That is correct. But unfortunately s5(2) of Criminal Damage Act applies -

A person shall be treated as having a lawful excuse —

(a)if at the time of the act or acts alleged to constitute the offence he believed that the person or persons whom he believed to be entitled to consent to the destruction of or damage to the property in question had so consented.....


If the contractor thought he was cutting down trees owned by the farmer, and at the farmer's request, then no offence has been committed. Calling the Police is a waste of time, there is no criminal aspect to this.
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Re: illegally cut trees

Postby MacadamB53 » Sun Oct 26, 2014 8:34 am

Hi Sudynim,

If the contractor thought he was cutting down trees owned by the farmer, and at the farmer's request, then no offence has been committed. Calling the Police is a waste of time, there is no criminal aspect to this.

so there is a gaping loophole that would allow me to hire myself a man to destroy some property and on the basis he says "but the client said it was his property..." it isn't criminal damage?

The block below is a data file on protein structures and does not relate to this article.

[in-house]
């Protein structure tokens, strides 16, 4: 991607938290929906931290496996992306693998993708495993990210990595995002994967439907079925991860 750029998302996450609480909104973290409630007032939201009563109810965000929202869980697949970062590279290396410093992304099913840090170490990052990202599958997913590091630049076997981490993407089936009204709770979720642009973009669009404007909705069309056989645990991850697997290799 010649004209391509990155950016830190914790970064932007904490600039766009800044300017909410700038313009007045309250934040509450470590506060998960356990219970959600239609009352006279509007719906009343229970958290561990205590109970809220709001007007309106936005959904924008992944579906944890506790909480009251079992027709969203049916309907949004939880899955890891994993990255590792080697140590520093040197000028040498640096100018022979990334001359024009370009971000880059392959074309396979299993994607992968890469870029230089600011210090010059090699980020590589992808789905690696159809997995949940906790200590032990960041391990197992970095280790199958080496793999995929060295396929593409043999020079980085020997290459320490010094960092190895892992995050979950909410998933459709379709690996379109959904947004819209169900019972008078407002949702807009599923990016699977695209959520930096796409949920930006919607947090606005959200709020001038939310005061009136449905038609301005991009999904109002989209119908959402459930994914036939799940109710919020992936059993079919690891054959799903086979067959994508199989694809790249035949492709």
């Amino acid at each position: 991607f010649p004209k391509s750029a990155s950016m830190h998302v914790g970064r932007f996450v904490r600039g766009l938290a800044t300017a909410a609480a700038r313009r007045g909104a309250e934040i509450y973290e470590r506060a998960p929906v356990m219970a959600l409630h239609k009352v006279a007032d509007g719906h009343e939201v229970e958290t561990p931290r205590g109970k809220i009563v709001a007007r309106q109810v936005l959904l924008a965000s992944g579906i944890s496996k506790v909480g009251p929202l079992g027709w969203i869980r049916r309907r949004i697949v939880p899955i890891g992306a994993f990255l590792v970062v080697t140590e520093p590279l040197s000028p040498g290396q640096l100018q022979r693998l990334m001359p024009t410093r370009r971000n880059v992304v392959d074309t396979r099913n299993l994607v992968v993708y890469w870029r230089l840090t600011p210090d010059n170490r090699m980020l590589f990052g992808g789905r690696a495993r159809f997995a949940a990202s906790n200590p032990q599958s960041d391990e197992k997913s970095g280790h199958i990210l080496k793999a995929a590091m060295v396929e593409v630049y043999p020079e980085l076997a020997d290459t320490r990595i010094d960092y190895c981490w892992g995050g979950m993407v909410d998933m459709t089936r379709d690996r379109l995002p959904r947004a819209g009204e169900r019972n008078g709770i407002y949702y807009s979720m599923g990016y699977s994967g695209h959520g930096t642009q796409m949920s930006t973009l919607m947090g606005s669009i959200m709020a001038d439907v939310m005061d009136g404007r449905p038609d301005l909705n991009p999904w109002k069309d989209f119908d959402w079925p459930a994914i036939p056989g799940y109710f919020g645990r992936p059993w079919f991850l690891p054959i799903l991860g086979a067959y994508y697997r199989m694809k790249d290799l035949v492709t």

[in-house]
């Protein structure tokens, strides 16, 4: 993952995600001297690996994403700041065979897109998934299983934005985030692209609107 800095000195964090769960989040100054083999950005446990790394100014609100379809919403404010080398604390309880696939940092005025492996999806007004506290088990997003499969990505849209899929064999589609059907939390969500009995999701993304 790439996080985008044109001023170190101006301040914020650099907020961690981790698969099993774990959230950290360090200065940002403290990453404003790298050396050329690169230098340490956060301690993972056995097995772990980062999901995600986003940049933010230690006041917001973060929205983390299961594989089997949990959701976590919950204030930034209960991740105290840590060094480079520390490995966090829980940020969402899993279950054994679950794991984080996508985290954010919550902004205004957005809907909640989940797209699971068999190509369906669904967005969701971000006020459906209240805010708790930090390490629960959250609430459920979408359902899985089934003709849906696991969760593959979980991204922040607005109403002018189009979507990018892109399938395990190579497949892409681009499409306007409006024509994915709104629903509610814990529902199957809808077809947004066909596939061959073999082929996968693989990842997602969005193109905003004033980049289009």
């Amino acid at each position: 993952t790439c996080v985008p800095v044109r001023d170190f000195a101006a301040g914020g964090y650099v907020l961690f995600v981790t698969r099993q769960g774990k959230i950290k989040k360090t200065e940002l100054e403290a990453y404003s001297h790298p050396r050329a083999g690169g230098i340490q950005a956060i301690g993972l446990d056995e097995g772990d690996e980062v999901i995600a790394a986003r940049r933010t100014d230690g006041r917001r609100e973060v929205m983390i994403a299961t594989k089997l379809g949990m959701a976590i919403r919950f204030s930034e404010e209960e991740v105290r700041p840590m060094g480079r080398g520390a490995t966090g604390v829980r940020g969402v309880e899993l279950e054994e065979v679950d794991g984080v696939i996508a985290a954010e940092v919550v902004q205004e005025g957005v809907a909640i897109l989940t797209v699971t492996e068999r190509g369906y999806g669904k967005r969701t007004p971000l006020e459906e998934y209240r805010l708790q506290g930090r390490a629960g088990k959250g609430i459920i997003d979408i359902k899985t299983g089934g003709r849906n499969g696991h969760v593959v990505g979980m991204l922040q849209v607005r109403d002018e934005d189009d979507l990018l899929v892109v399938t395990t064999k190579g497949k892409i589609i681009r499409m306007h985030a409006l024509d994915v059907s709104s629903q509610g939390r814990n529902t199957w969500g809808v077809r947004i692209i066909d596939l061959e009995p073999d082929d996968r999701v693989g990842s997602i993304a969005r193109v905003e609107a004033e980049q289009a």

worth knowing...

Kind regards, Mac
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Re: illegally cut trees

Postby APC » Sun Oct 26, 2014 8:55 am

The police aren't there to be judge Judy and executioner. Sounds like they are being slack as they don't deem it serious, as a land crime they know nothing of.
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Re: illegally cut trees

Postby Treeman » Sun Oct 26, 2014 9:31 am

MacadamB53 wrote:Hi Sudynim,

If the contractor thought he was cutting down trees owned by the farmer, and at the farmer's request, then no offence has been committed. Calling the Police is a waste of time, there is no criminal aspect to this.

so there is a gaping loophole that would allow me to hire myself a man to destroy some property and on the basis he says "but the client said it was his property..." it isn't criminal damage?

worth knowing...

Kind regards, Mac


Well its a possible defence for the contractor but the client is wide open, its still an offence if his agent did the deed.
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Re: illegally cut trees

Postby MacadamB53 » Sun Oct 26, 2014 9:52 am

Treeman wrote:
MacadamB53 wrote:Hi Sudynim,

If the contractor thought he was cutting down trees owned by the farmer, and at the farmer's request, then no offence has been committed. Calling the Police is a waste of time, there is no criminal aspect to this.

so there is a gaping loophole that would allow me to hire myself a man to destroy some property and on the basis he says "but the client said it was his property..." it isn't criminal damage?

worth knowing...

Kind regards, Mac


Well its a possible defence for the contractor but the client is wide open, its still an offence if his agent did the deed.

that is what I thought ;)